As if all the other symptoms you deal with on a daily basis with PCOS weren’t enough, now you’re also learning that PCOS affects fertility? Unfortunately, having PCOS can not only affect your chances of getting pregnant, but also your chances for a healthy pregnancy.
In fact, PCOS is the #1 cause of ovulatory infertility in women (1).
The major reason for that is that women with PCOS do not ovulate regularly. That makes PCOS fertility less than optimal to start with.
Meaning that all those apps that help you track your cycle and guesstimate your ovulation at day 14 are pretty much useless for women with PCOS.
You can read more about how to track your cycles in this guest post by fertility expert Jenna McDonald.
But here’s a common scenario…
My client Amelia typically had long cycles and always had. We’re talking 60–80 day cycles here. When we first started working together, she said she would be great about peeing on all the sticks from around day 10 of her cycle to around day 21. Then she’d slack off and miss a few days. And without fail, 2-3 weeks after she stopped testing, her period would finally make an appearance.
Let’s back up a bit here…
What causes “late” periods is actually late ovulation. The average luteal phase for most women is consistently 14 days (2). So, predictably, 2 weeks after ovulation is when you can expect to get a period.
The problem with PCOS is that ovulation doesn’t happen right around that “perfect” cycle day 14. Which makes finding the fertile window difficult.
So What Can You Do to Improve Your Fertility with PCOS?
First things first: you’ve got to be ovulating. More about that in a moment…
And then you’ve got to be able to predict ovulation so that you can successfully time sex during the fertile window (~4 days before and the day of ovulation).
So, what are the keys to improving ovulation?
Reduce inflammation in the body. That means a diet high in anti-inflammatory fruits, veggies, fatty fish, and nuts.
Improve insulin sensitivity. A real foods diet moderate in high-fiber carbs, regular exercise, inositol, vitamin D, chromium, cinnamon, and alpha lipoic acid can help with this.
Lower testosterone. High testosterone levels interfere with ovulation. Supplement choices depend on how soon you’re planning on getting pregnant. 1-2 Tbsp of flaxseed is a safe one to use around pregnancy, and has been shown to reduce testosterone in animal models (3).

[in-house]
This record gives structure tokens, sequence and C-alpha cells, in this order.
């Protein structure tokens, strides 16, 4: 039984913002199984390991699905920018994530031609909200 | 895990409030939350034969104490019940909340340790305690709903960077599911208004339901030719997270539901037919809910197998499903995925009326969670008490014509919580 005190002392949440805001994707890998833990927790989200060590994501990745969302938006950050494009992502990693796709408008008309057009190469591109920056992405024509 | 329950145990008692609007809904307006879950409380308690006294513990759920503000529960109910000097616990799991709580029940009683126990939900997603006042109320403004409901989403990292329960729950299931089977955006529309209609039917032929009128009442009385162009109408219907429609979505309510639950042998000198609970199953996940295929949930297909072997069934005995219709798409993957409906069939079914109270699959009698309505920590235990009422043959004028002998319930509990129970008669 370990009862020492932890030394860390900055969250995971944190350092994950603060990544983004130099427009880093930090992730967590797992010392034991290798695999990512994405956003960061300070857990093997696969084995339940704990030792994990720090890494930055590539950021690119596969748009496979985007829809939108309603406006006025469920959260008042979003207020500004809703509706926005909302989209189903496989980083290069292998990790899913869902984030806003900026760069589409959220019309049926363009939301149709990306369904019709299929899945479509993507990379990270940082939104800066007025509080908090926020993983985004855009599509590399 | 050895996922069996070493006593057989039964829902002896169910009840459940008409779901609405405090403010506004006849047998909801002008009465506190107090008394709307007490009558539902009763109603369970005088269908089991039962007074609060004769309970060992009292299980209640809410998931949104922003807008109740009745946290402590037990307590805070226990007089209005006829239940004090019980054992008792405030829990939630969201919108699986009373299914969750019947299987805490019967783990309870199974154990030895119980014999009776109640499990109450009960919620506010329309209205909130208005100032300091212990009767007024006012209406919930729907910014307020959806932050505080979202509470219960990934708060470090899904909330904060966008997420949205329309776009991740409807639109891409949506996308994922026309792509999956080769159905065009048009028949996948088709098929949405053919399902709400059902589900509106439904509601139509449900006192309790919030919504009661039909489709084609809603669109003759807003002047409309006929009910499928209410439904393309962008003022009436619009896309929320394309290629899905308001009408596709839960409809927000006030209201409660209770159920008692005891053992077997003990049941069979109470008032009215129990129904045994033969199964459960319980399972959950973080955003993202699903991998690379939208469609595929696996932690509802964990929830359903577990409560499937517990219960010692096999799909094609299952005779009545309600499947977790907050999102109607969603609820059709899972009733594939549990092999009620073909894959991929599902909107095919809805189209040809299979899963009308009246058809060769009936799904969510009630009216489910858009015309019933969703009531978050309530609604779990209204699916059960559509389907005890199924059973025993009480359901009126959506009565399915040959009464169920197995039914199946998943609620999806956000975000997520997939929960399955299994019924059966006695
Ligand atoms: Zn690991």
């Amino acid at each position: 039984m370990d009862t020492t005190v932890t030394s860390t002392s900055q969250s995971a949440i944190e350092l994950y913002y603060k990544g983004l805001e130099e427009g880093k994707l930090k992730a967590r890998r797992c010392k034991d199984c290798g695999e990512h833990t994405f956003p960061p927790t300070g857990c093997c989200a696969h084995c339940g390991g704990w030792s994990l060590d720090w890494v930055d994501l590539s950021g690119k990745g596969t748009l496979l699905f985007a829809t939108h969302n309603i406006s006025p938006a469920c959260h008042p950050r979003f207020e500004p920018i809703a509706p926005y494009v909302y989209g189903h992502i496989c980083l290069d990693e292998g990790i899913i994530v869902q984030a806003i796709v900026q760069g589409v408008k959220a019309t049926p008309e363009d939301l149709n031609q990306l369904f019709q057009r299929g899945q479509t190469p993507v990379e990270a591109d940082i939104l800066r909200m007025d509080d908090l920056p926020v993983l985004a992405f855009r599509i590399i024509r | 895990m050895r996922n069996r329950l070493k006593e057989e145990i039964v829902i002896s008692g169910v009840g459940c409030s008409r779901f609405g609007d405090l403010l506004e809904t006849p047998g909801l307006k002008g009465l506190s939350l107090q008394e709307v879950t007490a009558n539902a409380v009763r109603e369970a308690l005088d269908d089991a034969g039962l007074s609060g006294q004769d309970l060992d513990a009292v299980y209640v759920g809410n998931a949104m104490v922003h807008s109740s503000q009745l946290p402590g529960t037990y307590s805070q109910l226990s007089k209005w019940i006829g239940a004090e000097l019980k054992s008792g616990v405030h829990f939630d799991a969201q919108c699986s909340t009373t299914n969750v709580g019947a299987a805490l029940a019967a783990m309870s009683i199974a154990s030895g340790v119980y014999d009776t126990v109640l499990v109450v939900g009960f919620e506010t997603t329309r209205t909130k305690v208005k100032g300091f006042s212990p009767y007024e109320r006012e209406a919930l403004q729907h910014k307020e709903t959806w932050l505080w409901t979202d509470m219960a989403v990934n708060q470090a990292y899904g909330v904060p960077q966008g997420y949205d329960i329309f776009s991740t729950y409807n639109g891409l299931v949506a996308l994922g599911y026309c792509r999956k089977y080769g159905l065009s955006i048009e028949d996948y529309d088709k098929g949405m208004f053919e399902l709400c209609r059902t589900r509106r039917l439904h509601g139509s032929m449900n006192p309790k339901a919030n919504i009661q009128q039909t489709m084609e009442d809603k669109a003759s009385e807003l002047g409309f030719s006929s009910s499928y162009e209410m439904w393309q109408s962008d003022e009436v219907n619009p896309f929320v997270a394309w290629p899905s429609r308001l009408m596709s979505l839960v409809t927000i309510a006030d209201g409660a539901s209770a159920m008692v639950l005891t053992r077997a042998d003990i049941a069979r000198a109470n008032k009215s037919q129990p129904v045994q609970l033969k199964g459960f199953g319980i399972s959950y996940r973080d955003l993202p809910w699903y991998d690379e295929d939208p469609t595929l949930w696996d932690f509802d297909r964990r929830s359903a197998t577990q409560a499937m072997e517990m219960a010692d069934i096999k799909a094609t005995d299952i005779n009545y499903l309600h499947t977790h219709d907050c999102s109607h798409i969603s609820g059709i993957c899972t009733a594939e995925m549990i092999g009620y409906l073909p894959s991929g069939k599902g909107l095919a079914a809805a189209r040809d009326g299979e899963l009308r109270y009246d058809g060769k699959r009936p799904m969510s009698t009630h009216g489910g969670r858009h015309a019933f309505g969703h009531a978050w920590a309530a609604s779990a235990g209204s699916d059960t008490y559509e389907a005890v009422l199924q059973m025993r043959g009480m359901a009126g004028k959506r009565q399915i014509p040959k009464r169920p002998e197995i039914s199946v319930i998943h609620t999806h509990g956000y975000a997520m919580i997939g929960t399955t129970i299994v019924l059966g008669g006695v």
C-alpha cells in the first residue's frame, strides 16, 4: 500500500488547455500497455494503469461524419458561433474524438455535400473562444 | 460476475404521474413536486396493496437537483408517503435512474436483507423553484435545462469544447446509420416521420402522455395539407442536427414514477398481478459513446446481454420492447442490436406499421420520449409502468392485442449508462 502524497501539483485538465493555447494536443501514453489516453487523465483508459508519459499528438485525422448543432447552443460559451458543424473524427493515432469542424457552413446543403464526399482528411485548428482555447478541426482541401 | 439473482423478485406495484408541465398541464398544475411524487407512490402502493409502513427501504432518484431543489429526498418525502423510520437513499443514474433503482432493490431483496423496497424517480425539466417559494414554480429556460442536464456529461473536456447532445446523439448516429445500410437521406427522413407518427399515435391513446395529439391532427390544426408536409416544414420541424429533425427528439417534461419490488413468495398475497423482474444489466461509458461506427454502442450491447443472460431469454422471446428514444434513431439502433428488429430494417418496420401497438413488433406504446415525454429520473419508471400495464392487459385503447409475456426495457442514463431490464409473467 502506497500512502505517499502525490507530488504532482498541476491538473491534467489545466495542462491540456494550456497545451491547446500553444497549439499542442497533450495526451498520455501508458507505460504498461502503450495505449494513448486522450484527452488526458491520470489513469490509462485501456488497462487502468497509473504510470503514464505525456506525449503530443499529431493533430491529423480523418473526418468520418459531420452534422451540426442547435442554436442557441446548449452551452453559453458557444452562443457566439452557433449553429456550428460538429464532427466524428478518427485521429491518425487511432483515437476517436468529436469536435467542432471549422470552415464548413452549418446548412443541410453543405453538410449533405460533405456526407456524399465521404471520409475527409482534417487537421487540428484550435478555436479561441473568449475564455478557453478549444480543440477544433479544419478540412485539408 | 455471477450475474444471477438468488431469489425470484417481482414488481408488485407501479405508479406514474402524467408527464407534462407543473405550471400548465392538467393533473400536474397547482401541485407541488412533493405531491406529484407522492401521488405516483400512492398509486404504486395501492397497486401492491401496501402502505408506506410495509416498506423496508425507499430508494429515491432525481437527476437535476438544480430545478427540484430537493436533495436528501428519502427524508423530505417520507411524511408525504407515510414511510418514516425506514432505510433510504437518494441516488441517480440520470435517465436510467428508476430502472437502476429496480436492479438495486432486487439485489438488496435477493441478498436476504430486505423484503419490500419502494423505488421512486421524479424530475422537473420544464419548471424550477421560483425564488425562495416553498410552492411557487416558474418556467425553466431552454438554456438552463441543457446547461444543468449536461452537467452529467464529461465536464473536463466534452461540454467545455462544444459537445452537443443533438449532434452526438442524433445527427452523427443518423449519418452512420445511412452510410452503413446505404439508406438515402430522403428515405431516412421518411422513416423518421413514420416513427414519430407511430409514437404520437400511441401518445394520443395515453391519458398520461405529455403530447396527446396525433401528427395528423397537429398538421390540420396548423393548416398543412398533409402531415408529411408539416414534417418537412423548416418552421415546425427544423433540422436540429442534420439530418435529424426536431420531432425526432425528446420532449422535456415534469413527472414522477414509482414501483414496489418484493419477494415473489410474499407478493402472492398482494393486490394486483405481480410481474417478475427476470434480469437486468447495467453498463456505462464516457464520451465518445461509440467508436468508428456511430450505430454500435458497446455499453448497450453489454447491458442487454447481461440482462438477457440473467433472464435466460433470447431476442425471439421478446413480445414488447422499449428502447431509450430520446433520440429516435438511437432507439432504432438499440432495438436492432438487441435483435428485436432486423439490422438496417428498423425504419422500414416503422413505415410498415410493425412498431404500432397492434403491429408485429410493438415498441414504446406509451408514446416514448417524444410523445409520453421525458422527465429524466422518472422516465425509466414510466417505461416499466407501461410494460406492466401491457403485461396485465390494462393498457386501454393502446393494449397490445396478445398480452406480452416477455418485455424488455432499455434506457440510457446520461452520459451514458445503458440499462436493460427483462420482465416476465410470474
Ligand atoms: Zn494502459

Rule out thyroid issues. Hypothyroid & PCOS go hand in hand, and low thyroid hormone is a common cause of menstrual irregularities (as well as early miscarriage). Get those numbers checked. Ideally, you want your TSH between 1–2, zero antibodies, and free T3 at or above 3.2.
Pregnancy Risks with PCOS
Then once you get pregnant, chances of miscarriage are higher in women with PCOS—even with “lean PCOS” (4).
You’re also at higher risk for gestational diabetes, high blood pressure and pre-eclampsia and other pregnancy complications such as induction of labor and C-section (5).
Fortunately, all those things you do BEFORE you get pregnant to lower your blood sugar and improve your insulin sensitivity, lower inflammation, and lower your testosterone levels also impact the likelihood of having a healthy pregnancy (6).
In other words, what you do NOW will benefit you and baby LATER. So, what are you waiting for?
Oh! I almost forgot to tell you what happened with Amelia…
About a month and a half after she started working with me, she had her first 28 day cycle without medication ever! And then 28 days later she had another one! Unfortunately, that third month, her period was late… but it was for a happy reason — she had gotten pregnant naturally! We had improved her fertility with PCOS without medications! And without having to go through the emotional and financial strain of IVF! Needless to say, her fertility doctors were shocked!
Sign up for our free masterclass – PCOS Period Success: 3 Simple Diet Shifts You Can Make NOW to Get Your Period Back now!
IMPORTANT NOTE -> This information is provided for educational purposes and should not be construed as medical advice. Please consult with your healthcare practitioners before undertaking any changes in your diet or adding supplements.
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